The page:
The book is divided into three parts, the first devoted to the history of film production in Ethiopia; the second to defining the features of “yefiker film/love film”,  the rise “assikiñ yefiker film/humorous love film”,  violence and order in the “lib anteltay film/suspense film” and the “yebeteseb film/family film”; and the third to the industry and promoting, producing and perceiving of Amahric film genres. The ubiquitous ‘fiker‘/love as an organising principle in national Ethiopian culture and, by extension, Amharic cinema, provide the focus for various perspectives, which at once are more straightforward and more difficult to flesh out.

Despite the decline of cinemagoing in the western world, cinematic production has increased dramatically in Ethiopia in the last three decades. The book asks why this might be and, in so doing, analyses the actual state of Ethiopian video films. As he shows, the Ethiopian video film is a form of national popular culture in the face of dramatic changes; privileging more commercially viable works over more experimental works.

At the center of this book are genres of a selection of the important films attached to the different terms which the author says are expressive of the commercial and critical level of success the films have achieved in Ethiopia. He describes the major Ethiopian film genres and how they reflect the social and cultural concerns of audiences. “The ever-present nature of fiker (love) in popular Ethiopian cinema is most obvious when observing Amharic descriptions of film genres. Fiker can accompany any genre appellation associated with film, acting as a central catalyst in the system of Amharic film genres,” he writes. The author shows how in the screening schedules of privately-owned cinemas “genre terms become more visibly attached to films as the genre is commonly the second piece of information about a film after its title.”

Whereas the story world of the yefiker film is characterized by the restrictions and hurdles concocted by the dangers of terrible fate, other systems of power, inequality, hierarchy, in Michael’s analysis, the assikiñ yefiker film offers a safe passage through these same obstacles for its heroes where inventiveness, quick-wittedness, and goodwill help overcome differences which in the yefikir film are only resolved after danger, pain,  suffering are surmounted.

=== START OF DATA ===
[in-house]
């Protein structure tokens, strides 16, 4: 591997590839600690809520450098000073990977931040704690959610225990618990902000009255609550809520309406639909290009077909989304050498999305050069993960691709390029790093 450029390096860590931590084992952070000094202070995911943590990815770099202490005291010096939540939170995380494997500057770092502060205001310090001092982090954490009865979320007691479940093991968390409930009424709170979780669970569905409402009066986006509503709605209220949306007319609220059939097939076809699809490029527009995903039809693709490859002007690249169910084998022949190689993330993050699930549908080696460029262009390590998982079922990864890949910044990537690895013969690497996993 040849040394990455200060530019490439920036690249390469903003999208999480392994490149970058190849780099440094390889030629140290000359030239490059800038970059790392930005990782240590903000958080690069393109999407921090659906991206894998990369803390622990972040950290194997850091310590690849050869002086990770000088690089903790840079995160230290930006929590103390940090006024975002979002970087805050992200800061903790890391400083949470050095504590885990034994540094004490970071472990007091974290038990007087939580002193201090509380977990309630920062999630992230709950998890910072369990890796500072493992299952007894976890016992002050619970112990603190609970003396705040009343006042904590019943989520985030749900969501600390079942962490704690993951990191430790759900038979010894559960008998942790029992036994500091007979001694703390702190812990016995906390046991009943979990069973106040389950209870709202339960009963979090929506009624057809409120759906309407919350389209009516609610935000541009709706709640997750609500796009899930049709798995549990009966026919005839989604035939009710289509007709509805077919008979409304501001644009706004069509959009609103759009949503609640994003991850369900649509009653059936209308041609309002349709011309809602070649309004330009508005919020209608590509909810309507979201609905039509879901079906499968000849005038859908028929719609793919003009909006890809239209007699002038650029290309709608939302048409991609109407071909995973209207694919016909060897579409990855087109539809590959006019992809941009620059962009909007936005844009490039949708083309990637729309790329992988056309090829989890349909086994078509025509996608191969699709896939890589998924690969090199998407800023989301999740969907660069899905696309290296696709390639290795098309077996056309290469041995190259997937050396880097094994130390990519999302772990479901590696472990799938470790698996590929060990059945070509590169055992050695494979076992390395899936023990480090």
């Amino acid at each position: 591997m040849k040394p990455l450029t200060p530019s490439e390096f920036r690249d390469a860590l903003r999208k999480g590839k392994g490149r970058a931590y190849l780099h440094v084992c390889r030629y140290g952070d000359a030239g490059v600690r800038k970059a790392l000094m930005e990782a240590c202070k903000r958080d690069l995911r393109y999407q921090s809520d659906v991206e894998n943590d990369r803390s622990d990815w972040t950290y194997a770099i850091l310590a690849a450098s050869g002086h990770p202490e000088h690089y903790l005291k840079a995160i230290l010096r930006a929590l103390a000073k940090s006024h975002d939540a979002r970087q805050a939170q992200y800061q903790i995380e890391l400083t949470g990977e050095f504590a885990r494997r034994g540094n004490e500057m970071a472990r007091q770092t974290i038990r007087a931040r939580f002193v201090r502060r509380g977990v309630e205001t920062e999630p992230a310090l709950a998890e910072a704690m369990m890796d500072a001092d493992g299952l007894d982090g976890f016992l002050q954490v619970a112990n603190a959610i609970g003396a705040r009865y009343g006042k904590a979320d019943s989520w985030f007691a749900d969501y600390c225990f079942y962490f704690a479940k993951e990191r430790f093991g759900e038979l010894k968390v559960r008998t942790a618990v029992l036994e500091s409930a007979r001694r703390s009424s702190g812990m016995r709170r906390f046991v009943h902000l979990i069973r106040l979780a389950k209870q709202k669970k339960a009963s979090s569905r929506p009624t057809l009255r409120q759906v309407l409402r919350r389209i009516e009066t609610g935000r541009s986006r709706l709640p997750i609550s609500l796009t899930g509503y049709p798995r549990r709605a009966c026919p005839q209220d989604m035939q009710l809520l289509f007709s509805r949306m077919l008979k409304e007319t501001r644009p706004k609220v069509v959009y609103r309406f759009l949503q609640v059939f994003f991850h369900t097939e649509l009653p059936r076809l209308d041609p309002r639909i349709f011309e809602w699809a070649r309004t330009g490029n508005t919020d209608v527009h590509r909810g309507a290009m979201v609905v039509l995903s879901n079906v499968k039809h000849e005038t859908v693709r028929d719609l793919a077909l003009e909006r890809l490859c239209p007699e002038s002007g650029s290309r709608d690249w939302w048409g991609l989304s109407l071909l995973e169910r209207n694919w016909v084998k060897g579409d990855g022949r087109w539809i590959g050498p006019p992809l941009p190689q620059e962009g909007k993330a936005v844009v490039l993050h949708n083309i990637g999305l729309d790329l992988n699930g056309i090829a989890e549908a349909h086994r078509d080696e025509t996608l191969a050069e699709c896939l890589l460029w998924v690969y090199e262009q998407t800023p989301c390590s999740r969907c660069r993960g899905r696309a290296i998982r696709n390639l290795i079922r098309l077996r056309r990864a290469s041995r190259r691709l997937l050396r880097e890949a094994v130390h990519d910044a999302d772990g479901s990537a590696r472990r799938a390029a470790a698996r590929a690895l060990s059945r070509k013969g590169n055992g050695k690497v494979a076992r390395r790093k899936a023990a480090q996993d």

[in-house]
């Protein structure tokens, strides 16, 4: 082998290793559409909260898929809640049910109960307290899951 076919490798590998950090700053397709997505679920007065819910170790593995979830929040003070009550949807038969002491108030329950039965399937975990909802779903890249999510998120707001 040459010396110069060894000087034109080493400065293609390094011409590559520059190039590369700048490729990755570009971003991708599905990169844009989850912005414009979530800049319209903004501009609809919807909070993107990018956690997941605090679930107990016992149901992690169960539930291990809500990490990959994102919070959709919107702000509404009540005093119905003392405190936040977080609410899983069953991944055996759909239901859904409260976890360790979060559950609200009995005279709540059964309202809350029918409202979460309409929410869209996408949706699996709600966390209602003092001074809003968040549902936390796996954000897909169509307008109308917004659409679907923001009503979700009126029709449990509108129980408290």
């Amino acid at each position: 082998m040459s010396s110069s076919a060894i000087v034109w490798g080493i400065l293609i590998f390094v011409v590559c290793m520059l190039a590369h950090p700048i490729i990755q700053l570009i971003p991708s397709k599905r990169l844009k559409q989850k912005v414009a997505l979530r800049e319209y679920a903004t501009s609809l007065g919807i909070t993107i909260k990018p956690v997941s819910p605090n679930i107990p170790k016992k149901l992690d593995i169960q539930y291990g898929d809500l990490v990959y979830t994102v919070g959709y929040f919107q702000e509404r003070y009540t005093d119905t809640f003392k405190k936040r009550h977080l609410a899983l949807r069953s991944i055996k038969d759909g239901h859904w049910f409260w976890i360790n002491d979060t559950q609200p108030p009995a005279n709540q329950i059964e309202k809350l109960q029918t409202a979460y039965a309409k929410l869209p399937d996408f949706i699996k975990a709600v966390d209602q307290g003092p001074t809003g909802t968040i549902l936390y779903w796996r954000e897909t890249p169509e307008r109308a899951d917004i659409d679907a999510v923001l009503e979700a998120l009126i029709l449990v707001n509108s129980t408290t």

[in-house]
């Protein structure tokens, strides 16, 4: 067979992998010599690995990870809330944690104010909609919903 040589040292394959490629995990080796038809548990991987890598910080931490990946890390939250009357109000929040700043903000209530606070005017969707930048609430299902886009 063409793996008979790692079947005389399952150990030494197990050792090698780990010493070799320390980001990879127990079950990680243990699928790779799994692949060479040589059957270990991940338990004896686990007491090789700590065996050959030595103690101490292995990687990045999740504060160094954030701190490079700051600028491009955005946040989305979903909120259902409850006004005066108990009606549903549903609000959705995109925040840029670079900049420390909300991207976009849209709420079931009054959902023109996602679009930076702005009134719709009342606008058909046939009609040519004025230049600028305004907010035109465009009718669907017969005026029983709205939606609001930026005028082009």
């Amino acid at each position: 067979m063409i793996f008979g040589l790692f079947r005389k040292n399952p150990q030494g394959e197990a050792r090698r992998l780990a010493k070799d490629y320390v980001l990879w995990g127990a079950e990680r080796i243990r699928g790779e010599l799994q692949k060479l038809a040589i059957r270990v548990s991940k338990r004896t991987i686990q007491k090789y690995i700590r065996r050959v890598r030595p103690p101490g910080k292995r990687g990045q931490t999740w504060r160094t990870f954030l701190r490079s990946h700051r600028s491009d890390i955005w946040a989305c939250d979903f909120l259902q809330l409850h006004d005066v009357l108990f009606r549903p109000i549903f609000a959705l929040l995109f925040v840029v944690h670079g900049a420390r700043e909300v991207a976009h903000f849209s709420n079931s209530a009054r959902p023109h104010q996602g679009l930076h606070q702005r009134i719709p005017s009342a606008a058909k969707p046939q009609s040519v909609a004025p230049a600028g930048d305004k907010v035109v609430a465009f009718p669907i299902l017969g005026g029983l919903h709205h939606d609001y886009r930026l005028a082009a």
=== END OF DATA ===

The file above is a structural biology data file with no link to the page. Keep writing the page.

Other interesting details emerge, how for example women are represented in greater audience numbers than men in Addis Ababa cinema halls. Unlike another researcher’s description of how women attending cinemas in Kano are considered prostitutes, a popular Amharic anecdote in fact paints the cinema as a more female space as it explains that while men watch the English Premier League, women go to the cinema, writes the author.

Part of the pleasure of this book is that the author has clearly spent eons interviewing numerous key figures, and watching and analyzing different types of film production and along the way getting a fairly good understanding of Ethiopian culture. He adeptly synthesizes the Ethiopian film industry by offering new and localised perceptions and exploring specific films from global film studies perspective. The author doesn’t fail to point out most of the film’s low production values, often hackneyed and unoriginal scripts. He rather stresses the need for African film and media studies to look beyond the critical discourse that has lingered through the scholarship for decades and learn from the pleasure and popularity generated by popular video films in diverse African contexts.